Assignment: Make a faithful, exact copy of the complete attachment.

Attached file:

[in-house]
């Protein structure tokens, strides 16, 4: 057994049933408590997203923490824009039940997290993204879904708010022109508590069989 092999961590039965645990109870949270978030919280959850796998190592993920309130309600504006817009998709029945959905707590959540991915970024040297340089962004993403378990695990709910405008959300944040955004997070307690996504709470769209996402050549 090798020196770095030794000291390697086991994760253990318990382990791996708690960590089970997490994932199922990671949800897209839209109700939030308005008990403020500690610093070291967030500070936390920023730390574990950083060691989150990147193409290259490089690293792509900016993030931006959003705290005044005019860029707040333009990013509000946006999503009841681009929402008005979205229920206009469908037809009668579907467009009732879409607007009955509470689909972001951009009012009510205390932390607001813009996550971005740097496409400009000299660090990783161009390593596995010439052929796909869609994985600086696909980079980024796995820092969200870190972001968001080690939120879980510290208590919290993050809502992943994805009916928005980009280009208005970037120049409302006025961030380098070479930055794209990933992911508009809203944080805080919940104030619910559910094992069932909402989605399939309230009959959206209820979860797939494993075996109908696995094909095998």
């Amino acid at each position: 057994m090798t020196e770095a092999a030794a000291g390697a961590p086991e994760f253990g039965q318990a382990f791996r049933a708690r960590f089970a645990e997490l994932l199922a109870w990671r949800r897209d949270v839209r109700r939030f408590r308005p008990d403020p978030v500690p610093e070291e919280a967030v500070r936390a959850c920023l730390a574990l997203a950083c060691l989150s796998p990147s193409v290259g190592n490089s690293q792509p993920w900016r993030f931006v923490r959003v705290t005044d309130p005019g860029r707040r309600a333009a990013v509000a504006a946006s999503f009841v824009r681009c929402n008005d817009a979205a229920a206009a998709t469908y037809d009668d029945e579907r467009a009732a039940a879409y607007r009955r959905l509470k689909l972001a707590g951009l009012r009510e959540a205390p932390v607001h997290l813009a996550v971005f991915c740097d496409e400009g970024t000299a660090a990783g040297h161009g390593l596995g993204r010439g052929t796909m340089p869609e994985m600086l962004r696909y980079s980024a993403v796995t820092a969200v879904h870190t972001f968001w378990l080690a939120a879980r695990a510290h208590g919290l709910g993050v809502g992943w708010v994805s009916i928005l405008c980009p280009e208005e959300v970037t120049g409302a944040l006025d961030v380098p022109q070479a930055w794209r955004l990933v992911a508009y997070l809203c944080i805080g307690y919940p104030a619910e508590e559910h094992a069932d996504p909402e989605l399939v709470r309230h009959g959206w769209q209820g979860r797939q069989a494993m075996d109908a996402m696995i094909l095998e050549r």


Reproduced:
[in-house]
């Protein structure tokens, strides 16, 4: 057994049933408590997203923490824009039940997290993204879904708010022109508590069989 092999961590039965645990109870949270978030919280959850796998190592993920309130309600504006817009998709029945959905707590959540991915970024040297340089962004993403378990695990709910405008959300944040955004997070307690996504709470769209996402050549 090798020196770095030794000291390697086991994760253990318990382990791996708690960590089970997490994932199922990671949800897209839209109700939030308005008990403020500690610093070291967030500070936390920023730390574990950083060691989150990147193409290259490089690293792509900016993030931006959003705290005044005019860029707040333009990013509000946006999503009841681009929402008005979205229920206009469908037809009668579907467009009732879409607007009955509470689909972001951009009012009510205390932390607001813009996550971005740097496409400009000299660090990783161009390593596995010439052929796909869609994985600086696909980079980024796995820092969200870190972001968001080690939120879980510290208590919290993050809502992943994805009916928005980009280009208005970037120049409302006025961030380098070479930055794209990933992911508009809203944080805080919940104030619910559910094992069932909402989605399939309230009959959206209820979860797939494993075996109908696995094909095998």
């Amino acid at each position: 057994m090798t020196e770095a092999a030794a000291g390697a961590p086991e994760f253990g039965q318990a382990f791996r049933a708690r960590f089970a645990e997490l994932l199922a109870w990671r949800r897209d949270v839209r109700r939030f408590r308005p008990d403020p978030v500690p610093e070291e919280a967030v500070r936390a959850c920023l730390a574990l997203a950083c060691l989150s796998p990147s193409v290259g190592n490089s690293q792509p993920w900016r993030f931006v923490r959003v705290t005044d309130p005019g860029r707040r309600a333009a990013v509000a504006a946006s999503f009841v824009r681009c929402n008005d817009a979205a229920a206009a998709t469908y037809d009668d029945e579907r467009a009732a039940a879409y607007r009955r959905l509470k689909l972001a707590g951009l009012r009510e959540a205390p932390v607001h997290l813009a996550v971005f991915c740097d496409e400009g970024t000299a660090a990783g040297h161009g390593l596995g993204r010439g052929t796909m340089p869609e994985m600086l962004r696909y980079s980024a993403v796995t820092a969200v879904h870190t972001f968001w378990l080690a939120a879980r695990a510290h208590g919290l709910g993050v809502g992943w708010v994805s009916i928005l405008c980009p280009e208005e959300v970037t120049g409302a944040l006025d961030v380098p022109q070479a930055w794209r955004l990933v992911a508009y997070l809203c944080i805080g307690y919940p104030a619910e508590e559910h094992a069932d996504p909402e989605l399939v709470r309230h009959g959206w769209q209820g979860r797939q069989a494993m075996d109908a996402m696995i094909l095998e050549r």